Are you looking to file for official trademark protection for your brand or product? Trademarking a name or logo can go a long way towards building and protecting your brand from competitors and the like. However, not just every name or image can be trademarked, and many considerations must be taken to ensure that all is legally good in the eyes of the federal government.

The United States Patent and Trademark Office (USPTO) has a set of rules that it expects all applicants to follow if they want to have their trademark application accepted, including…

The Identity of the Applicant

The USPTO needs to know the name, address, and nationality of the person making the trademark application. If the application is being made on behalf of a group or a business, then every name, address, and nationality of the business owners must be provided. If the applicant is a company, then list the country or state in which the company is based.

Please note that, except for financial information, the majority of other information provided in an application becomes a public record as soon as it is filed. This includes, but is not limited to, your street or email address.

Type of Trademark

Decide what type of trademark you want. There are multiple options available for consideration. Your attorney may be able to best assist you so that you pick the right trademark for your needs. Different types of trademarks come with different requirements in your application.

You will also decide if you wish to use your trademark for commerce or simply want to register it with an “intent to use.”

Search for Similar Trademarks

If the name or logo you are looking for a trademark is too similar to other previously registered trademarks, then it may not be accepted. The USPTO reserves the right to refuse applicants if they believe the new trademark will lead to confusion.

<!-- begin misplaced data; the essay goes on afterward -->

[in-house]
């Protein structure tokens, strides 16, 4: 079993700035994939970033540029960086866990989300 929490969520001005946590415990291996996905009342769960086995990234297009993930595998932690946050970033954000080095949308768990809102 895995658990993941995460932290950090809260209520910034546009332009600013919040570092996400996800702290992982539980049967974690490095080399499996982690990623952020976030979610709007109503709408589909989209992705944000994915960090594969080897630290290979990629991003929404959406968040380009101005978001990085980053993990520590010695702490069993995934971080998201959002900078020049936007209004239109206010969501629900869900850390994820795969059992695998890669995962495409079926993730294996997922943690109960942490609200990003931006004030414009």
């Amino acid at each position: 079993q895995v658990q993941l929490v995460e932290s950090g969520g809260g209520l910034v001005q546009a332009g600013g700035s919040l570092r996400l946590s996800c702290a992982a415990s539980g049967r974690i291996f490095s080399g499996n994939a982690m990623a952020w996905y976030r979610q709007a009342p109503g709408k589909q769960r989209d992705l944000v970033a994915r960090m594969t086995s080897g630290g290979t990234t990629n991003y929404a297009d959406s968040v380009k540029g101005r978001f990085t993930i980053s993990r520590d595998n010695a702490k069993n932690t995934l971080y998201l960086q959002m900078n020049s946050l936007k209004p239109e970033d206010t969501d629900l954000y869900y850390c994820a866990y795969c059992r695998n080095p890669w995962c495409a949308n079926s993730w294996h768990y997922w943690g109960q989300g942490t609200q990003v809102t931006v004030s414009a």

The USPTO offers an online database to search for federally registered trademarks: the Trademark Electronic Search System (TESS). It is up to you to decide if the similarities are too readily apparent to bother trying with the application.

Classify Your Goods

Provide a list of goods or services that the trademarked name will provide or otherwise represent. The number of classes that your product fits into will affect the price of the trademark application.

If the trademark contains the use or mention of non-English words or characters, a translation into English must be provided on the application.

Foreign Trademarks

Those who hold foreign trademarks may file for trademark protection in the United States. The Madrid Protocol may allow you to extend legal protections to foreign registered trademarks.

Application Forms

To complete your filing, use the USPTO’s Trademark Electronic Application System (TEAS). There are two different types of application forms; the TEAS Plus and TEAS Standard. The TEAS Plus is cheaper and more streamlined than the TEAS Standard, but the Standard option is more customizable for your unique needs.

For a smoother process with a smaller risk of seeing your application denied, it is advisable to seek the assistance of a trademark attorney.